In the beginning, there was field goal percentage. Players made shots, players missed shots, and the nerds crunched the numbers. High is good, low is bad. Any defense worth its salt focused on contesting shots, keeping their opponents' field goal percentage as low as possible.
If you watched the New York Knicks last season and possessed even rudimentary math skills, you probably already guessed that the fellas in orange and blue gave up a high field goal percentage to the opposition -- 45.8 percent, good for 19th in the NBA.
As it turns out, the Knicks have been quite consistent when it comes to opponent field goal percentage -- the 2012-13 squad surrendered that exact same 45.8 percent. Yet that club managed the impressive feat of fielding a defense falling just a shade to the wrong side of mediocre (106.3 defensive efficiency, 18th in the NBA), while last year's edition was a winter-long snuff film (109.1 defensive efficiency, 24th in the NBA).
Last year's club did best their division-winning predecessors in one way -- the 2013-14 team forced a lower field goal percentage on two-pointers (49.6%) than in the previous season (49.8%). HUZZAH! It was certainly tremendous news...so long as there were no basketball shots worth more than two-pointers.
Oh, there were?
The Knicks picked the wrong moment in NBA history to completely give up on guarding the three-point line. The 2012-13 club held opponents to a perfectly average 35.7 percent from beyond the arc, good for 15th in the NBA. Compared to their successors, however, that team was a dynamo of perimeter D. The 2013-14 Knicks finished 27th in the league in opponent three-point percentage (37.1%) and 28th in made three-pointers per game (8.7). It will probably come as little surprise that the few teams to finish behind New York in either statistics all failed to make the playoffs.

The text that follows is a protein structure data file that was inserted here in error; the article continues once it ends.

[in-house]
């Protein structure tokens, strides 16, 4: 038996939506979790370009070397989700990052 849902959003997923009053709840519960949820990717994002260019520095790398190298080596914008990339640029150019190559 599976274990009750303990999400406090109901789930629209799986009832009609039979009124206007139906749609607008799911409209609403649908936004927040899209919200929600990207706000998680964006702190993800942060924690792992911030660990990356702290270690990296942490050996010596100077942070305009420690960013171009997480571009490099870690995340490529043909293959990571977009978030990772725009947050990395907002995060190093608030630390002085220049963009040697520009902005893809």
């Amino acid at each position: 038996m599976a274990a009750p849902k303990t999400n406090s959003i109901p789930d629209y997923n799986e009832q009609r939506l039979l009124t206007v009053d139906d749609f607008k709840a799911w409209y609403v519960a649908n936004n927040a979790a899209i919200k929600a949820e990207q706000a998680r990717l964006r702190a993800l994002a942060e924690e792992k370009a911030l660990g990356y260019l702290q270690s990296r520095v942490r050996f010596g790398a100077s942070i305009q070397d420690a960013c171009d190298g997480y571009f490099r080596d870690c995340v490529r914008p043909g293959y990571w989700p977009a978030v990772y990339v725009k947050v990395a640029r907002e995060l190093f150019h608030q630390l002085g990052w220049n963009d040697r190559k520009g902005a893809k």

New York was so generous in the corners (39.9 opponent shooting percentage) that they managed to give up a slightly higher effective field goal percentage on corner threes (59.8%) than from the restricted area (59.7%).
Yet again, these statistics more than pass the eye test. How many times did the Knicks leave shooters wide open in the corner? How many times did they rush a double-team at some random scrub big man from one pass away? And was any sight from last season as consistently infuriating as watching a New York defender lamely closing out on a open shooter from 15 feet away? They would have been more effective adopting the reverse-psychology approach -- just shrug the shoulders and walk away, mumbling, "Go ahead and hit that three, bro. See if I care."